Krodal: retrolefty, your answer scares me. Look at the pcb, how short the distance is between the current side and the signal side of the sensor. There is even a signal line under the chip.

Yes the PCB trace spacing could be a factor for Pololu warning also, but the trace spacing is the same as the pin spacing of the device and the datasheet certainly doesn't include any voltage limit caution between pins 2 and 3.

SparkFun sells a 5 amp version of the this chip in a module/breakout form: https://www.sparkfun.com/products/8882

A couple of users asked if it was suitable for AC power current measurements and other users answered:

Anyone know if this is suitable for the mains? say 3A max @ 240v AC (UK). I had a quick skim through the datasheet, and didn’t seem to find anything :/

Chiel | about 3 years ago 1 the ACS712 is rated to 5A and after searching around on the web for projects using this ic at 220v i would say its usable in europe. the datasheet mentions a Peak Basic isolation voltage of ~380 Volt which could be the maximum voltage the ic can handle. i hope this answers your question. mattkenny | about 3 years ago 1

I’m using the 20A version of this chip in a device to sense mains current @240V/50Hz (Australia). It handles it just fine.

Of course these are just Internet 'answers' and don't carry any authority.

Lefty

retrolefty, a resistor of 1.2mOhm is between pin 2 and 3. So at 30A there is 36 mV between 2 and 3.

Krodal: retrolefty, a resistor of 1.2mOhm is between pin 2 and 3. So at 30A there is 36 mV between 2 and 3.

So what scares you about the module or my thoughts stated so far? The voltage isolation rating from the datasheet from pins 1-4 and 5-8 pins is stated in the datasheet and would seem to support household AC power usage?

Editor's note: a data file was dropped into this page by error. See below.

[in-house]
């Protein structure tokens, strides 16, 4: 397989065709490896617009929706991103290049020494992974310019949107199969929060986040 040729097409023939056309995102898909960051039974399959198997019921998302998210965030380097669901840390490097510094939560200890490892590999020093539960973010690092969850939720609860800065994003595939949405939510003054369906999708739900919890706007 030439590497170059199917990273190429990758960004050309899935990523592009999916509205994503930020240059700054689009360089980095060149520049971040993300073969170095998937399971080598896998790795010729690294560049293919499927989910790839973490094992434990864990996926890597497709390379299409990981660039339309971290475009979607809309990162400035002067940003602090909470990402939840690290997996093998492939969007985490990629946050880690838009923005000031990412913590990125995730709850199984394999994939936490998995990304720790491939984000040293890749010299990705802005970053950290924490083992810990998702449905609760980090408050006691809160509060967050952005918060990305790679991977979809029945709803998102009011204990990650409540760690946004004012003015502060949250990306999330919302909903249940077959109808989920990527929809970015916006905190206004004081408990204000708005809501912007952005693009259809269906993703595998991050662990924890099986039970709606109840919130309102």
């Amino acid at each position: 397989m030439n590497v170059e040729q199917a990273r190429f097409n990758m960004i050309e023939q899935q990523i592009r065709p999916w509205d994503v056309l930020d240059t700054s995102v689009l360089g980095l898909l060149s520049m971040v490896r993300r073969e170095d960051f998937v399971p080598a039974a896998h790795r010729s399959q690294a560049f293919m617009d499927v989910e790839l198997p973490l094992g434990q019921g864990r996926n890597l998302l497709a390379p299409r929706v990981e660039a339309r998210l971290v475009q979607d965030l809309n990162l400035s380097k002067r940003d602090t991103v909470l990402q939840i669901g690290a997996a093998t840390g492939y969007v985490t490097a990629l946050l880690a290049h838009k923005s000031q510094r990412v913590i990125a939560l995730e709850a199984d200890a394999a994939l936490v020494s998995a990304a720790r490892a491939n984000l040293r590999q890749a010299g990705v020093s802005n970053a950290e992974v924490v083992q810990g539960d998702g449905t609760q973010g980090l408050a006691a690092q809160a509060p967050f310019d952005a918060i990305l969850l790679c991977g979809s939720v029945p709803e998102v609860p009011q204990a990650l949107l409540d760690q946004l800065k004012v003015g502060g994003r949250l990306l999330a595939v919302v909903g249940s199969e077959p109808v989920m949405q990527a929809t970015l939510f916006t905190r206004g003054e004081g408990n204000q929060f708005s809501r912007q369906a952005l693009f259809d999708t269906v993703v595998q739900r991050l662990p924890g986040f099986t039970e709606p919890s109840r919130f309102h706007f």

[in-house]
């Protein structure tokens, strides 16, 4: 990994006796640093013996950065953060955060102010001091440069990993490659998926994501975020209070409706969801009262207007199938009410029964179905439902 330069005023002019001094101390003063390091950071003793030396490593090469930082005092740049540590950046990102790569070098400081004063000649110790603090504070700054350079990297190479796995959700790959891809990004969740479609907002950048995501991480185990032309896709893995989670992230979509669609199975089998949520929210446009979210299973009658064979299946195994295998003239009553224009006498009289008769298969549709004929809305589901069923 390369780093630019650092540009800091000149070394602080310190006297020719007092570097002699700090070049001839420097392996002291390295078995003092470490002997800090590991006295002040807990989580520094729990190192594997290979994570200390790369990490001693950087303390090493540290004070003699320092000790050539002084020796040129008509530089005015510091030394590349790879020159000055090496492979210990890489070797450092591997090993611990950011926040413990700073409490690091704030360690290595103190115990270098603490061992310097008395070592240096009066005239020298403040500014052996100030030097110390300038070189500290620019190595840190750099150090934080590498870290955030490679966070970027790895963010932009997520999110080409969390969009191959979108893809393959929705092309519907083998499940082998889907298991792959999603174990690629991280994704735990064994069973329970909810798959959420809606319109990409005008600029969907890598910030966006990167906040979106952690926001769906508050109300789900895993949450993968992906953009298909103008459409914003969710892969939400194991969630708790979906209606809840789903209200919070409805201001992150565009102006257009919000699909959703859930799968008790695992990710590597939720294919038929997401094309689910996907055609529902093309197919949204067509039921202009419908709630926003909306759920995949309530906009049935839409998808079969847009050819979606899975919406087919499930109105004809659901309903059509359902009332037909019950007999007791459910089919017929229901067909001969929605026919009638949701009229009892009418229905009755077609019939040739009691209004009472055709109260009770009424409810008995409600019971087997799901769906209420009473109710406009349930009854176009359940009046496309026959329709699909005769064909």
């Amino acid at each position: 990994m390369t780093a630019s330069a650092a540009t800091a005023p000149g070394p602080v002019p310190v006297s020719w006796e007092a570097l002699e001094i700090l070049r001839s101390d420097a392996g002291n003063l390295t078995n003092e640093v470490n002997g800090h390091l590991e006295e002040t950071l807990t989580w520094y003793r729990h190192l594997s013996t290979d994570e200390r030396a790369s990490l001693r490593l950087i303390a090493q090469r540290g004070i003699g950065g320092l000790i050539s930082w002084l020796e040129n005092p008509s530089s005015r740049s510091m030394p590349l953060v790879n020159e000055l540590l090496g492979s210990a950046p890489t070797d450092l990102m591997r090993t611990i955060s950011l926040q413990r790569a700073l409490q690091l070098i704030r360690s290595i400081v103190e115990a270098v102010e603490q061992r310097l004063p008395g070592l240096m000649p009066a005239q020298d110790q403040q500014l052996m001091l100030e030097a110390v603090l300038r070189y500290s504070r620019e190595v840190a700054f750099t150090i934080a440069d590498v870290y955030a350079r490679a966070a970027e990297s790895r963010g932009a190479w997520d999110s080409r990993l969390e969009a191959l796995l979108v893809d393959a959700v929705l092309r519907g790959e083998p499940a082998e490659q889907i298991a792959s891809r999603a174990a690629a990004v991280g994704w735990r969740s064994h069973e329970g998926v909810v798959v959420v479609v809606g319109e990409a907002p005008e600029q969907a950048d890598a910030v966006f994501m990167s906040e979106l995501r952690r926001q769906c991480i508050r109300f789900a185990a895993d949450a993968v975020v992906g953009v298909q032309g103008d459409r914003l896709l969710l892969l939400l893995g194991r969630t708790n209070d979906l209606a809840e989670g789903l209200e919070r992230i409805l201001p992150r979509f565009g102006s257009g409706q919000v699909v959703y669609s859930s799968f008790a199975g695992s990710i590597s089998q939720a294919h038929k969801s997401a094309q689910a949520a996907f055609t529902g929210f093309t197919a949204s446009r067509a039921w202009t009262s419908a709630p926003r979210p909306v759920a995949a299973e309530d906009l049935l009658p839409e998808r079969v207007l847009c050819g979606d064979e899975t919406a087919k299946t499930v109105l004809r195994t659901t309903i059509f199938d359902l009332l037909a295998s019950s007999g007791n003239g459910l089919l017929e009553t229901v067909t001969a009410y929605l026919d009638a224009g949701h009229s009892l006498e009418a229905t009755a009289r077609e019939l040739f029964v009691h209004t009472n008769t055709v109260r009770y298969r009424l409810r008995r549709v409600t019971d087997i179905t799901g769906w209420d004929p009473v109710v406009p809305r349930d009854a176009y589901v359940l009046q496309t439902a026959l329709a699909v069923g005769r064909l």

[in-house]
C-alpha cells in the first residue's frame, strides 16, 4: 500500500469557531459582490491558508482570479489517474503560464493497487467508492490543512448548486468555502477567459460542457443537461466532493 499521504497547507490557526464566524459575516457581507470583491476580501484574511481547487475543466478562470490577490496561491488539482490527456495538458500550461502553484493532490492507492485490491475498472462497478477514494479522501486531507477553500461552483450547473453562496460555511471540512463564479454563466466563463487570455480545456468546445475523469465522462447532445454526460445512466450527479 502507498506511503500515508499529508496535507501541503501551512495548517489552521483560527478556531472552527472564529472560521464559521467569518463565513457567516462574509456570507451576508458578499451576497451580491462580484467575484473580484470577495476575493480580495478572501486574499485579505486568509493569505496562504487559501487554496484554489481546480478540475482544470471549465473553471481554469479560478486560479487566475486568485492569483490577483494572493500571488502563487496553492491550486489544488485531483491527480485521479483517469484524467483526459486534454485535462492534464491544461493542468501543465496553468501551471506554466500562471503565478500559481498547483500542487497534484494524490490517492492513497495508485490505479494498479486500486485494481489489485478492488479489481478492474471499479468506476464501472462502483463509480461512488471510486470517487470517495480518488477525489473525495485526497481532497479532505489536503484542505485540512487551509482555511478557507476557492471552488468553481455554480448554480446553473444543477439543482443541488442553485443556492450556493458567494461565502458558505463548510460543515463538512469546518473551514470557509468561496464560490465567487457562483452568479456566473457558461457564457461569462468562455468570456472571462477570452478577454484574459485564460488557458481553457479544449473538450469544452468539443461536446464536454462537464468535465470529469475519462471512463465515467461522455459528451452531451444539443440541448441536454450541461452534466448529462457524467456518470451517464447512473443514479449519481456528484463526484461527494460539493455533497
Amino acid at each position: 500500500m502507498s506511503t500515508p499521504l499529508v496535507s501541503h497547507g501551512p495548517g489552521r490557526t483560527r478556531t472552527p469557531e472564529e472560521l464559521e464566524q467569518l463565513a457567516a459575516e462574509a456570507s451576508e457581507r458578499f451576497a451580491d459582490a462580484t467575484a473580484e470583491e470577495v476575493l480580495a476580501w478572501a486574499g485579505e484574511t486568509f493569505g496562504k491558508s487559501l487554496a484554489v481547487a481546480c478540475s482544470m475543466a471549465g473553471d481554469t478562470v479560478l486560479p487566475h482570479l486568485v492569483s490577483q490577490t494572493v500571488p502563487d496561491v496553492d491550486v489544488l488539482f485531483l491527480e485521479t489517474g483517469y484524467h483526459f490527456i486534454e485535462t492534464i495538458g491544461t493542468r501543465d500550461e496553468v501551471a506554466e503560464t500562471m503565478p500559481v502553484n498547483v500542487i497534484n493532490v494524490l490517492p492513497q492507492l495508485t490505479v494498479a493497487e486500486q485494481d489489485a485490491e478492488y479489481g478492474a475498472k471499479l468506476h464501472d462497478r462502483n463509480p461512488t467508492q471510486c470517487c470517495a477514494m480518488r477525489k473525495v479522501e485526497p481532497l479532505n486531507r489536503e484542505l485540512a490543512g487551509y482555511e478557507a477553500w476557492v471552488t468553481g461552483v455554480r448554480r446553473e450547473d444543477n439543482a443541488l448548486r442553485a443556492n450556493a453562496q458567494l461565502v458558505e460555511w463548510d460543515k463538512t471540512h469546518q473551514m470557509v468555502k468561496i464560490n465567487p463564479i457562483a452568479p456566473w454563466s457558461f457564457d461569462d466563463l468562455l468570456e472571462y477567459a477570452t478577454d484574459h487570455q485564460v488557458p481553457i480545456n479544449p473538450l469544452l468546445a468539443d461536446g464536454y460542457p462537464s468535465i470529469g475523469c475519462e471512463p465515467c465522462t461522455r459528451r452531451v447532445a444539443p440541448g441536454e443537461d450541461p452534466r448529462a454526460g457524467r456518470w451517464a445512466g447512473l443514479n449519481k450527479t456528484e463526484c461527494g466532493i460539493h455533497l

I own a similar +/- 5 amp product from an Asian e-bay seller that I've played around with a little, but only on DC voltages so far.

http://www.ebay.com/itm/5A-ACS712-Module-range-Current-Sensor-Module-/370669739382?pt=LH_DefaultDomain_0&hash=item564da35d76

Lefty

retrolefty, look at the pcb, both sides. The copper of the high current (high voltage) side is very close to the sensor signal lines to the Arduino. That’s scary. I will work, but not within the safety regulations.

Krodal: retrolefty, a resistor of 1.2mOhm is between pin 2 and 3. So at 30A there is 36 mV between 2 and 3.

Well I would reword that as "the maximum resistance between current terminals is specified as 1.2mOhm" - the resistance is incidental to the operation of the device since it's a hall-effect sensor - some of that resistance may be the pins, the solder on the pins, there will be some from the PCB traces too (for 1oz copper board the ohms-per-square is about 0.5mOhm).

Or put another way there will be at least tens of millivolts everywhere at those current levels, and 30A continuous wouldn't be a sensible application for these sensors.

Hmm… well since this is a +/-30A sensor I do assume it is safe to run 30A through the chip… But for my application, the current actually won’t go over 5A, so it is not really a concern to me. The thing I am worry about is the voltage cause it is going to be constantly around 100V.